Interview & Report

Alex Kasavin

Alex Kasavin

AmazonFWT 2017 S/S, Overseas guest interview, vol.1

“IDOL BROOKLYN”, Creative Director / Alex Kasavin

Mr. Alex Kasavin, the Creative Director of “ IDOL BROOKLYN ”, a multi-brand menswear shop located in Williamsburg of Brooklyn, New York, was a guest to the Amazon Fashion Week TOKYO 2017 S/S, by invitation from JETRO. “IDOL BROOKLYN” is a shop that has core fans of their original selection, including many Japanese brands, such as Yohji Yamamoto、UNDERCOVER、HENDER SCHEME. We’ve asked him of his opinion on Japanese brands, buying criteria, and things he is particular about in his shop.


From the time your visit was decided upon, to the time you left for Japan, what kind of preparations did you make?

I’ve always wanted to visit Japan, so when JETRO invited me, I was very honored, and I couldn’t wait to come. Our shop carries many Japanese brands, so I’ve always hoped to actually visit the land that these brands were born in. I was also excited about meeting new designers.


What is your impression of your first visit to Tokyo?

I’m still in the middle of researching, but I’m quite overwhelmed by the energy of the youth towards fashion, especially that of the youth in Harajuku. To tell you the truth, I got lost and a young person, a complete stranger whom I asked for directions by chance, actually took me to my next destination. I was quite moved by this. It was also great to visit the flagship shops of the Japanese brands that we carry in our shop, and observe the customers that gather there.


Do you usually visit fashion weeks?

I sometimes visit men’s collections. People gather to fashion weeks from around the world, and there’s a lot of interesting new encounters, but from a buying point of view, I usually visit showrooms. Most brands are in the Paris showroom, so I usually discuss business there.


Please tell us about IDOL BROOKLYN.

IDOL BROOKLYN is a men’s select shop that opened in Brooklyn, New York, in 2014. In the merchandising of the items that we carry, we place value on items that have a sense of handmade artistic characteristics. Whether the brand makes runway announcements or is a street brand, doesn’t matter. If it has an unique attractiveness, I’ll buy it no matter what its name value. We see the clothing of the designers that we carry as art pieces with concept and spirituality, and we hope not only to sell it as a product, but also to convey its artistic sensibility to our customers.


In your shop, the ratio of Japanese brands seems to be higher than European or American brands? Is this so?

I’m not buying because they are Japanese brands, but we’ve carried Japanese brands from the time we opened our shop, and the ratio of Japanese brands have grown without even realizing it. It’s funny because my staff and I were just talking about that the other day, and we ourselves were surprised at the high ratio of Japanese brands (laugh). It’s not intentional. I thinks it’s because the message that Japanese brands have matches the message that we’d like to express.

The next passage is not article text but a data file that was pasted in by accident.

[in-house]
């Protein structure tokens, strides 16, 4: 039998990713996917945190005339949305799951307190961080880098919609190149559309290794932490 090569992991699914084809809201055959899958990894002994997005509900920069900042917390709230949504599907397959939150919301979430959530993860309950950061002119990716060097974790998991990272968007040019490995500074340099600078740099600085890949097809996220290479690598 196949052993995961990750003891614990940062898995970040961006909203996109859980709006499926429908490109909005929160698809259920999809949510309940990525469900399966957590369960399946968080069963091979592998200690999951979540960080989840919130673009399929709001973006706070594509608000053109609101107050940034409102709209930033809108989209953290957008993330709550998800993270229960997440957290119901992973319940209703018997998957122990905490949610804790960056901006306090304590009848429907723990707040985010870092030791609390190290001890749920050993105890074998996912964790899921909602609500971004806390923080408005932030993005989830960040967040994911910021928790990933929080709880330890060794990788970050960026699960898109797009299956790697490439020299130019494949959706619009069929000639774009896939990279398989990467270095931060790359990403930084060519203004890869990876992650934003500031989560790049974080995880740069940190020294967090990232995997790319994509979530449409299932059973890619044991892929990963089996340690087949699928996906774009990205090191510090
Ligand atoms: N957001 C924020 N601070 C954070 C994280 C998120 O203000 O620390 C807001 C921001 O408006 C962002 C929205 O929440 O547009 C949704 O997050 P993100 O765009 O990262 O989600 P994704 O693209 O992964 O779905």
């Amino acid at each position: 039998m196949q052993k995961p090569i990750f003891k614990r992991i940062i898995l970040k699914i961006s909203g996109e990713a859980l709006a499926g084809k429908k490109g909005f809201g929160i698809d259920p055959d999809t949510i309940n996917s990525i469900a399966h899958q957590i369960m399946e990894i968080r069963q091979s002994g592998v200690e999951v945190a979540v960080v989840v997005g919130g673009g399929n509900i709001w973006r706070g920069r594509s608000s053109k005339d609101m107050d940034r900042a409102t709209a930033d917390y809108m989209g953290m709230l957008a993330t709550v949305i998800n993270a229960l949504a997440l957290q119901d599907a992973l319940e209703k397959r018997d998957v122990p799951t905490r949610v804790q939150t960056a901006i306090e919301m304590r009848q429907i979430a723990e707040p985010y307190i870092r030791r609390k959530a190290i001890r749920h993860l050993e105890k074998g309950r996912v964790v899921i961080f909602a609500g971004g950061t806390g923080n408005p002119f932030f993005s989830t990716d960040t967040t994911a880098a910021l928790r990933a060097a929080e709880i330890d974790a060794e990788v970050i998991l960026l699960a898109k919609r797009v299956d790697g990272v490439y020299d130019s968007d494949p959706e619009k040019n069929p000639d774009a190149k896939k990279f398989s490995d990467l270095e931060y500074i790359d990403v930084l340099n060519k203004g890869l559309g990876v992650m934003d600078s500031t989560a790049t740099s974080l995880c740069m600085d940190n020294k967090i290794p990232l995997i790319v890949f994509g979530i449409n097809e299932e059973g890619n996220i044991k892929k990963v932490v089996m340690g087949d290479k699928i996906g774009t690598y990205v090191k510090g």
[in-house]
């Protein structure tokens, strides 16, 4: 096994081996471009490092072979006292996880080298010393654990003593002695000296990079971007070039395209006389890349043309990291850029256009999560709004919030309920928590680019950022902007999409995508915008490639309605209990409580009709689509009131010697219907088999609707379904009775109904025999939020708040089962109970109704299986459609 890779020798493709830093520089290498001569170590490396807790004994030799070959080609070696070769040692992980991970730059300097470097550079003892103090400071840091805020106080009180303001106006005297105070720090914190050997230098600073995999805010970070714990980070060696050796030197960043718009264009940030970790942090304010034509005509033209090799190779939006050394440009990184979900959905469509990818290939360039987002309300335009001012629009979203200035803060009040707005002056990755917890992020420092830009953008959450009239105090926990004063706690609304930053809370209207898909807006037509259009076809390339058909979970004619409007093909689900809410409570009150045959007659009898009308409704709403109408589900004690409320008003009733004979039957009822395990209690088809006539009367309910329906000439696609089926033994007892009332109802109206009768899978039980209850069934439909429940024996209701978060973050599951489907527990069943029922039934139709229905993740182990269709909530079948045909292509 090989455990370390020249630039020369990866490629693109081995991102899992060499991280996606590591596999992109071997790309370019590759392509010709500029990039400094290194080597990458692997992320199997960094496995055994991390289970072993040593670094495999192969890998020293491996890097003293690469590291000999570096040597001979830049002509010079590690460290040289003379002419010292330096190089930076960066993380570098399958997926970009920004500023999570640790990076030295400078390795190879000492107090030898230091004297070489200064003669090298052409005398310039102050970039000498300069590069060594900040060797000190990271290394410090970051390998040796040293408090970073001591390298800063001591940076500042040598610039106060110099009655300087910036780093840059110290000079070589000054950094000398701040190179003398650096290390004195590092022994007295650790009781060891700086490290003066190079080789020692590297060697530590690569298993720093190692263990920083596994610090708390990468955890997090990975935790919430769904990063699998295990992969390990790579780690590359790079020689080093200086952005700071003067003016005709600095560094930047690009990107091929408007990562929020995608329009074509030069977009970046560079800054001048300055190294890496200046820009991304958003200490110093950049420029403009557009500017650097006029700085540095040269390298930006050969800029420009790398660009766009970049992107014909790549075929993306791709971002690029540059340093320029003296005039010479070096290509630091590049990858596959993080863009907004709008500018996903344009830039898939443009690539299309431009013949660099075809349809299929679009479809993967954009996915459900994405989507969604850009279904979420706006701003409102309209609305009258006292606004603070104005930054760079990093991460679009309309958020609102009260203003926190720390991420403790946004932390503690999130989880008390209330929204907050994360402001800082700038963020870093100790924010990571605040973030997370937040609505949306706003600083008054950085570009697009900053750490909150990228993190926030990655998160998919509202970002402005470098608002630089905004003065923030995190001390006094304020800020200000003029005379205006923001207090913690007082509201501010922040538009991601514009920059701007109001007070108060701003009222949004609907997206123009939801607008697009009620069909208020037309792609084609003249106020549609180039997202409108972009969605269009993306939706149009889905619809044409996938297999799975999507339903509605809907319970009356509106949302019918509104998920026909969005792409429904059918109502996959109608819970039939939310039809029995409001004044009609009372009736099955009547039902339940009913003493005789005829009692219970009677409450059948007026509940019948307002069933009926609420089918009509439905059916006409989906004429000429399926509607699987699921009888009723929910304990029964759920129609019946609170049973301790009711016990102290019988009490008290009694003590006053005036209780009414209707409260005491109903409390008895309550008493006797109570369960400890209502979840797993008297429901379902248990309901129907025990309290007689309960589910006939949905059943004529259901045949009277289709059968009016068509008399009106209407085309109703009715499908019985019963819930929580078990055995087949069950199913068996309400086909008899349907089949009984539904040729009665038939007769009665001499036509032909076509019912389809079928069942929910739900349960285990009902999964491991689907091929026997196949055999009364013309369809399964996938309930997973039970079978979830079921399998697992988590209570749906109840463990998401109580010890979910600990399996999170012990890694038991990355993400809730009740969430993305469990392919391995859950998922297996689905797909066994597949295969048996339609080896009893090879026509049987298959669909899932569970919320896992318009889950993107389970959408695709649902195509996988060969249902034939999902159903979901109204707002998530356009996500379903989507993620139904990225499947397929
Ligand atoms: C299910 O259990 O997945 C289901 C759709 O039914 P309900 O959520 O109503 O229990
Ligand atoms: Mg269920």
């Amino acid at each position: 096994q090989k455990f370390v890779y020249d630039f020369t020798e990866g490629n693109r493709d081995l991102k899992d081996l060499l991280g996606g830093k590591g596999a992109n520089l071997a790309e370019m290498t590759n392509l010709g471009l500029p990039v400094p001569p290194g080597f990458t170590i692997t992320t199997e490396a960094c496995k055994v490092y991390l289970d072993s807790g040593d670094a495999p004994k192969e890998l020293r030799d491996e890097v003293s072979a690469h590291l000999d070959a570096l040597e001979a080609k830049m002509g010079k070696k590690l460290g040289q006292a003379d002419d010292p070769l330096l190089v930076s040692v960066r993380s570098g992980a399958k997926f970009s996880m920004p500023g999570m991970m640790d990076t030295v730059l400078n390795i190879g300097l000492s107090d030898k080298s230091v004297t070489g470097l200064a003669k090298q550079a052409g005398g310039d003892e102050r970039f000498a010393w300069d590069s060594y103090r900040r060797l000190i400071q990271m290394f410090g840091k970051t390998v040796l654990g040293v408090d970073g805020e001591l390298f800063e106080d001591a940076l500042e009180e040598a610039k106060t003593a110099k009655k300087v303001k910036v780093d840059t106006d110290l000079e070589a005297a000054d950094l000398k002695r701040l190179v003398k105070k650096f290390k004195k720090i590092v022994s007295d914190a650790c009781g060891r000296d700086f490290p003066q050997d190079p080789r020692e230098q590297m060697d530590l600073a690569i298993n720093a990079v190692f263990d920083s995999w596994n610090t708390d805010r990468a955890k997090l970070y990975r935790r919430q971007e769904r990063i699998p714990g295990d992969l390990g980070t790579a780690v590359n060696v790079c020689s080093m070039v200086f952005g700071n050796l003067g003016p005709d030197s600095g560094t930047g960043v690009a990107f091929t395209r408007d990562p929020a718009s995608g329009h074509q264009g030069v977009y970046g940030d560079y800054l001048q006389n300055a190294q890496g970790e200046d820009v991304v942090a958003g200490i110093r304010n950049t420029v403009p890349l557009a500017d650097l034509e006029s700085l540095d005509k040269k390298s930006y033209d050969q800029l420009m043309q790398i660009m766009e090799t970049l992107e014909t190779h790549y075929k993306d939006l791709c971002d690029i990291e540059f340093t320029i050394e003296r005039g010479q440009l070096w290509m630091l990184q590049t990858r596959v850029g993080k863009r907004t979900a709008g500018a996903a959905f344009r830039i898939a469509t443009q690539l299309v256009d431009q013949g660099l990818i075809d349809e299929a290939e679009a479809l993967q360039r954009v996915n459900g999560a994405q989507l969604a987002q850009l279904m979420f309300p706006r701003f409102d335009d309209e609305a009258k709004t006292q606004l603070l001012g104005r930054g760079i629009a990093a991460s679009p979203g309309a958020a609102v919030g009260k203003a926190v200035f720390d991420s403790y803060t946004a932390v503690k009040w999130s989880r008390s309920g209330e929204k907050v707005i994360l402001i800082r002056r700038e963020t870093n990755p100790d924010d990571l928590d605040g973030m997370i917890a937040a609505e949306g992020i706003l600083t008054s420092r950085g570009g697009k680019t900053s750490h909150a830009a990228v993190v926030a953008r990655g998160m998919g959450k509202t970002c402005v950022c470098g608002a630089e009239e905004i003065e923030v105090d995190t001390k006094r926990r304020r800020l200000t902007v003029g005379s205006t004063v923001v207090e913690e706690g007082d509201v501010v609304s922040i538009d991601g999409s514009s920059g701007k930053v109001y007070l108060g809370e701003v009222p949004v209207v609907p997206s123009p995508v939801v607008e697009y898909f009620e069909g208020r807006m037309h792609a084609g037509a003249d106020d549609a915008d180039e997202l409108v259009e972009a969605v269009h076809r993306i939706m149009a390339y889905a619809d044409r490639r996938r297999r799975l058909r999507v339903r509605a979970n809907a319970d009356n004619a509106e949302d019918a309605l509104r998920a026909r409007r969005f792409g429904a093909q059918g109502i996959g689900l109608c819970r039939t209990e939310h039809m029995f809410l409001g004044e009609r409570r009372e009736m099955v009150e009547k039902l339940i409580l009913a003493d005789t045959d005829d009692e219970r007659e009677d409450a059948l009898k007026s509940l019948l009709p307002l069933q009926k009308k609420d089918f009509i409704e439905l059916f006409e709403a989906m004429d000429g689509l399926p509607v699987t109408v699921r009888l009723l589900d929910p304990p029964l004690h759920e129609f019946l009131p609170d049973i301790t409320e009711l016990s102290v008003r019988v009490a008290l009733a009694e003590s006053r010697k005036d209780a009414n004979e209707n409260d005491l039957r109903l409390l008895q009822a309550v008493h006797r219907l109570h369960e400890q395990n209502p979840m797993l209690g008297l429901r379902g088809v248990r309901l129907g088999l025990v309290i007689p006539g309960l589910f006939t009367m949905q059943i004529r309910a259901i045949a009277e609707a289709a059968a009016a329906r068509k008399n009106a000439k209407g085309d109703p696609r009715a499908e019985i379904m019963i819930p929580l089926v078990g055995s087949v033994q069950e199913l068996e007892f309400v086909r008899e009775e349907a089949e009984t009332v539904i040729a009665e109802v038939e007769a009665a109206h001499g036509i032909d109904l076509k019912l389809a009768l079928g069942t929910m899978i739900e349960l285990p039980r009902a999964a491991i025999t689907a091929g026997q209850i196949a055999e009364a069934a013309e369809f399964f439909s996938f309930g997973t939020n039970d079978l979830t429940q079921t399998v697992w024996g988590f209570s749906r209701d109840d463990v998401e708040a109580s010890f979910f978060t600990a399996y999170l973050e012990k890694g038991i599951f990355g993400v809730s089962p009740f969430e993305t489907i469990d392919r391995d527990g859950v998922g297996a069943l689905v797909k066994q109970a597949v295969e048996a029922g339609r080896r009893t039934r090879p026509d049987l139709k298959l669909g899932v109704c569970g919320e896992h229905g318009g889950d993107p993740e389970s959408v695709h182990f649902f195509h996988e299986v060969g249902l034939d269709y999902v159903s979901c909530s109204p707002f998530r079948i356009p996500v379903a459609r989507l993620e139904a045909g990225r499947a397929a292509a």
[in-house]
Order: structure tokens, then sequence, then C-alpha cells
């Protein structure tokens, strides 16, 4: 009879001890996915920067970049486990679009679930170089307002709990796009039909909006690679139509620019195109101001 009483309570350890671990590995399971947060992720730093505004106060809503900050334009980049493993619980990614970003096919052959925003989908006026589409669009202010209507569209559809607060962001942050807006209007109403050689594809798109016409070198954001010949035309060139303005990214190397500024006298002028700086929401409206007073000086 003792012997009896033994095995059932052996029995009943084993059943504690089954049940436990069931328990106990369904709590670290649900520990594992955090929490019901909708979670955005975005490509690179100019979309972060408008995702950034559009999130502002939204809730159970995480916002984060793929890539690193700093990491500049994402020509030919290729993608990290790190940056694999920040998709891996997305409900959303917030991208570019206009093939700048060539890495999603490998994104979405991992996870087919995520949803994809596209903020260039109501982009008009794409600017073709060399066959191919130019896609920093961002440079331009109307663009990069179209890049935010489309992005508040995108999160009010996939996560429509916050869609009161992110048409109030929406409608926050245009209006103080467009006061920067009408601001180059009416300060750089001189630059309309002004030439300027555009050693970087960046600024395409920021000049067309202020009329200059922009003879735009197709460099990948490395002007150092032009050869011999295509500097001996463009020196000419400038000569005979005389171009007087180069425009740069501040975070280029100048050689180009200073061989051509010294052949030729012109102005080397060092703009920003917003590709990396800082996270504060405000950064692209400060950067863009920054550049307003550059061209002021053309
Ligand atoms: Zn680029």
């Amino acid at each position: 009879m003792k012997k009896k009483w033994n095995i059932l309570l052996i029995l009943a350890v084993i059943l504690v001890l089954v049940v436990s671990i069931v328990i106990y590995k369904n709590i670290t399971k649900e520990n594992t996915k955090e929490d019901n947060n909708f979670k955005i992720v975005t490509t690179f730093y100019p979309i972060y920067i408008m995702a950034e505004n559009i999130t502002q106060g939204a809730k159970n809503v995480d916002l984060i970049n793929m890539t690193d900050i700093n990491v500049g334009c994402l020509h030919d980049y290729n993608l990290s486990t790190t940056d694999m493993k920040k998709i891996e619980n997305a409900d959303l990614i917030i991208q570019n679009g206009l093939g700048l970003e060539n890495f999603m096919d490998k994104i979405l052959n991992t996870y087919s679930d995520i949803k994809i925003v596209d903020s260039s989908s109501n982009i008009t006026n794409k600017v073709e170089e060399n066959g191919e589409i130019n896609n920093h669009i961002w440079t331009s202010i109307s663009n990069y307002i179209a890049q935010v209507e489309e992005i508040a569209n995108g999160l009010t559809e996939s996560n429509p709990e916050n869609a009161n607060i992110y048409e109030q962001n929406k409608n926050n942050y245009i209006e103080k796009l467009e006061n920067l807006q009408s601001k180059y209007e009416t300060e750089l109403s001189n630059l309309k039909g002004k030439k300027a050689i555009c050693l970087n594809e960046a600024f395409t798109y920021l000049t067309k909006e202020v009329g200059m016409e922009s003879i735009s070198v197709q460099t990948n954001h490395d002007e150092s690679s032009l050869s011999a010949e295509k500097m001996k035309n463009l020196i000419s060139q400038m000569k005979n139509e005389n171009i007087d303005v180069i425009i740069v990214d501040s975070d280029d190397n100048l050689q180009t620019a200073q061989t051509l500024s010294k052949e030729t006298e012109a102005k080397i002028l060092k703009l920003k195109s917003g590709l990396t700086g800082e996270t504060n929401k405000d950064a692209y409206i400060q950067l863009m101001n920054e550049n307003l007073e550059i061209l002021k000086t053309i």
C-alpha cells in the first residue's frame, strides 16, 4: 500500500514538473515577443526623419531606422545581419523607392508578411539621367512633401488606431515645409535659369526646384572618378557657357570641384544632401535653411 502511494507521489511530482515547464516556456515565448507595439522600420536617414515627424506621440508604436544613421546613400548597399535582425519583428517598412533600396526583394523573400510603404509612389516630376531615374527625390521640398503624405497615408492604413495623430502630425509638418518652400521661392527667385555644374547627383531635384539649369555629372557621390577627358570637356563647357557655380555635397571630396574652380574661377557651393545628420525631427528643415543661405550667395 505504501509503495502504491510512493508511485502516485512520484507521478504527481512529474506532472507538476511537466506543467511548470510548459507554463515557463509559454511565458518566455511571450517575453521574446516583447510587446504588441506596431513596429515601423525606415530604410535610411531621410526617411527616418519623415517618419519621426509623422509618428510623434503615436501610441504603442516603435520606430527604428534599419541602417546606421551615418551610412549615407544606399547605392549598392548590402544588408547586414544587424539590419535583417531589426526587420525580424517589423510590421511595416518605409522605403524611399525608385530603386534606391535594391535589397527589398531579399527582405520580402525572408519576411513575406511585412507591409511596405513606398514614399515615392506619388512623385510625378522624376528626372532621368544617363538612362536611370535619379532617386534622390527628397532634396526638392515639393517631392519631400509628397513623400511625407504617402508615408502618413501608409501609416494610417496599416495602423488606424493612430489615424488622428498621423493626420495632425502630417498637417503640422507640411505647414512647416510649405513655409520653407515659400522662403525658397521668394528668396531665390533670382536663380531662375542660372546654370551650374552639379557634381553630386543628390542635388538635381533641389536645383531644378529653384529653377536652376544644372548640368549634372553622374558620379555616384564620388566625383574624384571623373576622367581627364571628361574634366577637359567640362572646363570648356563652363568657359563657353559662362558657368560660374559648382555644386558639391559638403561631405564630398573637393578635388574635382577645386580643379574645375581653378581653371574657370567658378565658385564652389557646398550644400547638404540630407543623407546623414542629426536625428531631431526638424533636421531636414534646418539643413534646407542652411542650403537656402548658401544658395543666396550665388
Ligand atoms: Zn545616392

How is the reaction of your customers to Japanese brands? Do they sell well?

Japanese brands are highly skilled in technique, very constructed with a beautiful silhouette, and extremely original. But in the same way that we do not buy just because it is a Japanese brand, our customers don’t pick up items conscious of whether it is a Japanese brand or not. Japan is full of wonderful textiles and fabulous craftsmen skills, and I think that those brands that incorporate such Japanese skills well in their creations, are able to differentiate themselves from others, even in American and European shops.


Are there any changes in recent customer behavior that you have noticed in particular?

The largest difference is that times have changed from choosing by brand name, to choosing by the product itself. This may be an extreme example, but in my generation, we used to wear clothing by brand name, and when discussing what we bought lately among friends, brand names were always mentioned. But nowadays, there is a predominant increase in people being concerned of the item itself, instead of the brand name. Now, people talk about the item and its details, when talking about things they bought recently with friends.


What is your opinion on the relationship between influencers and followers, in fashion?

Each city has its own group of original influencers, and there are followers that are influenced by them. There’s an interesting phenomenon of influencers jumping out of trend, and creating diverse styles of their own; there is a New York look in New York, a Paris look in Paris, and of course a Tokyo look in Tokyo. And this can be seen around the world. Because of this, I think the speed of trend transitions in the fashion industry is speeding up even more. So much so that, by the time a trend analysis comes out, the trend has already changed.


Were there any brands that caught your eye at the Amazon Fashion Week TOKYO?

This time, I planned a business negotiation schedule around Tokyo brands that I cannot see in Paris. I’m especially interested in BED j.w. FORD I’ve never seen them before, but I’m very attracted. The compatibility between our shop, our customers and Japanese brands is very good, and I’m very hopeful that the encounters of this visit will blossom into fabulous connections.

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